At first glance, Oh Sae-young’s poems start slow and simple—seemingly skirting along the surface of things deep, beautiful, and dark. But no matter how his poems begin, Sae-young always unfurls the unexpected.
Night-Sky Checkerboard is Sae-young’s first English language release and a work very much obsessed with existence, the building and destruction of nature, business, war, and industry. He unexpectedly examines merit, plays with worth, while lingering on the edge of past and present. The poems, translated by Brother Anthony of Taizé, showcase the Korean poet’s expert ability at keeping the reader from anything immediate or certain. His poems wait outside asking for answers, seeking some reason to come in from the cold.
Sae-young’s attention to detail, and his ability to shift back and forth between scopes both grand and minuscule, provide a sense that his poems are inextricably linked to something larger. Poems like “Deserted Harbor” for example—which moves quickly from hallway at home to harbor—exhibit this sense of scope and his acute awareness of nomenclature, his interest in naming all the fallen apples, calling on the movements of the ocean, and even ordering shoes just right on a family holiday. For Sae-young, smallness and the arrangement of small things represent something grand and gone, or perhaps something not yet come.
Night-Sky Checkerboard is a collection that lingers on a number of things, but namely the quotidian, and not for too long. Appropriately, it pushes beyond, carefully studying something as simple as a kite, the way that it has lost its way and fallen. Even when Sae-young does linger, he never overstays his welcome. His observations are astute, they dig through and onward into ontology.
A poem as simple as “A Kite,” the contents of which follow the title accordingly, still carries more than it seems. Sae-young starts with the beauty of butterflies riding the wind, and like the wind he swiftly changes course. Soon the promise of rising upward is tension taut and a snapping string. Soon the kite is gone from the sky, tattered. Broken. He searches for reason, for a who or a what, to explain the why.
I am unsure of their precise identity
but they had many names.
South wind, east wind, west wind, howling gale, tornado,
whirlwind . . .
Sae-young does this again and again throughout the book. As he calls the wind, naming it in all ways and directions, he warns and pushes his readers. “Never trust things with multiples names,” he says. The unforeseen draws the reader deep into his dark tree of taxonomy. Sae-young’s talent for otherness, unique pairings, and shiftiness is found in many of the pieces within the collection, but perhaps most poignantly in the poem “Power,” in which a snake emerges and where a poet, idle no more, proclaims that he has learned something important about himself.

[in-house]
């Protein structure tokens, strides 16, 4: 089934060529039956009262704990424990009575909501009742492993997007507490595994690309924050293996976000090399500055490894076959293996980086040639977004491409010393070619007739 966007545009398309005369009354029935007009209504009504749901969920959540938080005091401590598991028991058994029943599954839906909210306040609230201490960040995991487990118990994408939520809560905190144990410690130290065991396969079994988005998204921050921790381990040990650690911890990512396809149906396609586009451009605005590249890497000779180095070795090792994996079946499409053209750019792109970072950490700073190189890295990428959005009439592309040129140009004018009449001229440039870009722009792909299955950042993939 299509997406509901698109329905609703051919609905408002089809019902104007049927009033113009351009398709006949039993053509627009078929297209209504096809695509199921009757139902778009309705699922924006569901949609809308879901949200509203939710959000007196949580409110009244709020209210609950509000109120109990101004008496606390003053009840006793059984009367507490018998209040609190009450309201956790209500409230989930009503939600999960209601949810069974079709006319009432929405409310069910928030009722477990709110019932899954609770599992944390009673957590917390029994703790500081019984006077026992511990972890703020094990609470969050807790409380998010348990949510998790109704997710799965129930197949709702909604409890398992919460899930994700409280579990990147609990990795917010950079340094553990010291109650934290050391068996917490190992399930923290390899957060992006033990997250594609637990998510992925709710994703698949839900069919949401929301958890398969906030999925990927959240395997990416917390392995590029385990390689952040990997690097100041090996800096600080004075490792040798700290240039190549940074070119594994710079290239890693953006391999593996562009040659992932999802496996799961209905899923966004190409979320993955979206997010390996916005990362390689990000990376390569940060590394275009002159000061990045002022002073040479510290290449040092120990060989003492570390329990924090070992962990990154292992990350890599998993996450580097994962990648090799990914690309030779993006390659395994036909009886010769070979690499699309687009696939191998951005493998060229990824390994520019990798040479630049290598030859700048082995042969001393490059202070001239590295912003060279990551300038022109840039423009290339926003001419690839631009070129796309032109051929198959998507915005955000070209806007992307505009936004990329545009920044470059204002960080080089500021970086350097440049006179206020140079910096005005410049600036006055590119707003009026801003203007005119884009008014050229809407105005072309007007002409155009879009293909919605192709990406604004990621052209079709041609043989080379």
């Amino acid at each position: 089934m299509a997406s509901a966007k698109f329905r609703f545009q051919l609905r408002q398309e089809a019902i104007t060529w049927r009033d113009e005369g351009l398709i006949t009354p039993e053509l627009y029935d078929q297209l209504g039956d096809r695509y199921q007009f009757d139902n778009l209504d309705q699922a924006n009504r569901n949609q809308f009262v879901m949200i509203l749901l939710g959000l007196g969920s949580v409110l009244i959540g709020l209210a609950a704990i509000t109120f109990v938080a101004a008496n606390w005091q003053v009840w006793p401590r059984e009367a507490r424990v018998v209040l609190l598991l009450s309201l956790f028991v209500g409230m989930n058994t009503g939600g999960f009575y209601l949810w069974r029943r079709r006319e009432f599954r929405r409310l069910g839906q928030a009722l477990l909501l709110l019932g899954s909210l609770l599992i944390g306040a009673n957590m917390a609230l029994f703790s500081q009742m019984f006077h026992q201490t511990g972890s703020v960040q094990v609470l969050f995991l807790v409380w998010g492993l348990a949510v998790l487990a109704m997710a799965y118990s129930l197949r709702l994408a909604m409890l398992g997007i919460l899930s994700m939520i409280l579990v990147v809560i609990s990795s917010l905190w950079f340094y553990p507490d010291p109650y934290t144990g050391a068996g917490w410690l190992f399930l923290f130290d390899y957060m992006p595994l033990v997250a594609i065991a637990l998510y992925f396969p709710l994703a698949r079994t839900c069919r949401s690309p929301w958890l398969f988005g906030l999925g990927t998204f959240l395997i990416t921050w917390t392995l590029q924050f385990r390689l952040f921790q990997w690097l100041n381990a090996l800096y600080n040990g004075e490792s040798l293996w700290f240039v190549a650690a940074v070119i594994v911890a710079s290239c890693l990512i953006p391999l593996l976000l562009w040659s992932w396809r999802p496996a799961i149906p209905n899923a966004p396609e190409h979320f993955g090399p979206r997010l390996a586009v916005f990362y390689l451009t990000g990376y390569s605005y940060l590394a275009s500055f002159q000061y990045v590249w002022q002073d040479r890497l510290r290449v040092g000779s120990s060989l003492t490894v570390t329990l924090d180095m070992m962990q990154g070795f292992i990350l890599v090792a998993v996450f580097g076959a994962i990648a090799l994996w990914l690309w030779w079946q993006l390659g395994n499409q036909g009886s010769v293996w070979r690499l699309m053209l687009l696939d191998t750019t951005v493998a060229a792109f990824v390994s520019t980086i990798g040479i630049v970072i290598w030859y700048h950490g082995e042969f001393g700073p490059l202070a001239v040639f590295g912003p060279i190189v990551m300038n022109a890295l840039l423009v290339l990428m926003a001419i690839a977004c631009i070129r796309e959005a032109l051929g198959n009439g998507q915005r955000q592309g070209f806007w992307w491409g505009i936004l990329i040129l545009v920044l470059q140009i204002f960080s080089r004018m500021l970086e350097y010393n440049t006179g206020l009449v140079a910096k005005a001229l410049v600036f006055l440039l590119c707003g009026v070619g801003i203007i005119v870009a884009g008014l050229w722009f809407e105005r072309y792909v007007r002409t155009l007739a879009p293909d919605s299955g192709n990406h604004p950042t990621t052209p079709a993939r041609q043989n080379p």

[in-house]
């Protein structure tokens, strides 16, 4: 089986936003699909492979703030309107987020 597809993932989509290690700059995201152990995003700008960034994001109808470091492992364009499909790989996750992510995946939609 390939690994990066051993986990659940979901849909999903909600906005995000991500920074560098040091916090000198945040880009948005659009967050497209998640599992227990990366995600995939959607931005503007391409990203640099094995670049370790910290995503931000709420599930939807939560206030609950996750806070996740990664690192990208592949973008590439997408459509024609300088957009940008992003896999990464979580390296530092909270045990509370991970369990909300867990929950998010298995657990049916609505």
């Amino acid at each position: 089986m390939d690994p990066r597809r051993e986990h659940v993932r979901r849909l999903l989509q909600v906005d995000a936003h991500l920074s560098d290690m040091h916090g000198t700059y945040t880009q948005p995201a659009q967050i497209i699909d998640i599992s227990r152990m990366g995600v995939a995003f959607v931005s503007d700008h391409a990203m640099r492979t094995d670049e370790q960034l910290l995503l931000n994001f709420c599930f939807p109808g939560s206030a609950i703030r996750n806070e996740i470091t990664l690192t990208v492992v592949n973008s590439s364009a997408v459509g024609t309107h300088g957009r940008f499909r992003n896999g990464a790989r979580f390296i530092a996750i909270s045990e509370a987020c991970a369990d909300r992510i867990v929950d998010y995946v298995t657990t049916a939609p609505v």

The work’s narratives skip along carefully unkempt—leaves are human lives, the sky may simply be the ceiling, and cans in a case become convicts—but always Sae-young’s poems are breath-drawn and hush-hush. They are quick, careful flicks—wild boar, human bodies, feelings buried in the ground—and Sae-young wants them found, but not necessarily answered. He wants to get it all out, because inevitably, eventually, everything is worth opening, examining.
Sae-young wants to guide his reader, but he is stern and very much a teacher, and as teachers are want to do, Sae-young asks many questions. His interest in existence, in Buddhism, and in God greatly influence this tactic. His voice and the narratives found within his work often speak in parables. Like a good teacher, he challenges the reader to answer, to continually examine and unravel on their own.
He never gives an outright answer. Poems like “Hammer,” “A Rock”—even some of his earlier works, which are included briefly in a section towards the rear of the collection, such as “Music” and “Tears”—showcase his wise, lamenting voice—his ethereal way of helping, leading, and examining.
From start to finish, Night-Sky Checkerboard is questioning, somber, and beautiful. Readers will enjoy a flowering, artistic start as each piece is first presented in Sae-young’s native Korean with English translations following after. And though many of Sae-young’s poems start slow, he truly has a knack for and a keen understanding of how to finish. An end is good, satisfying, only when things all come together naturally. In “Waves,” Sae-young uses nature to satisfy, water to quench thirst. He writes about violence and beauty, and resolution. He writes that all things hard need not end so terribly. His repetition of the “good” over and over again feels firm, natural, and this book, like the sentiment found within that poem, is good, too.
Night-Sky Checkerboard by Oh Sae-young, translated by Brother Anthony of Taizé
Published April 12, 2016
Mark Magoon is a poet, writer, and educator. He is the author of The Upper Peninsula Misses You (ELJ Editions, 2015) and his work--which has been nominated for Best of the Net and the Pushcart Prize--has appeared in Burrow Press, DIAGRAM, Midwestern Gothic, The Nervous Breakdown and elsewhere. Magoon teaches writing at University of Illinois at Chicago and makes home in the Windy City along with his wife and their bulldog. Follow him on Twitter @MarkPMagoon and on his website www.markmagoon.com.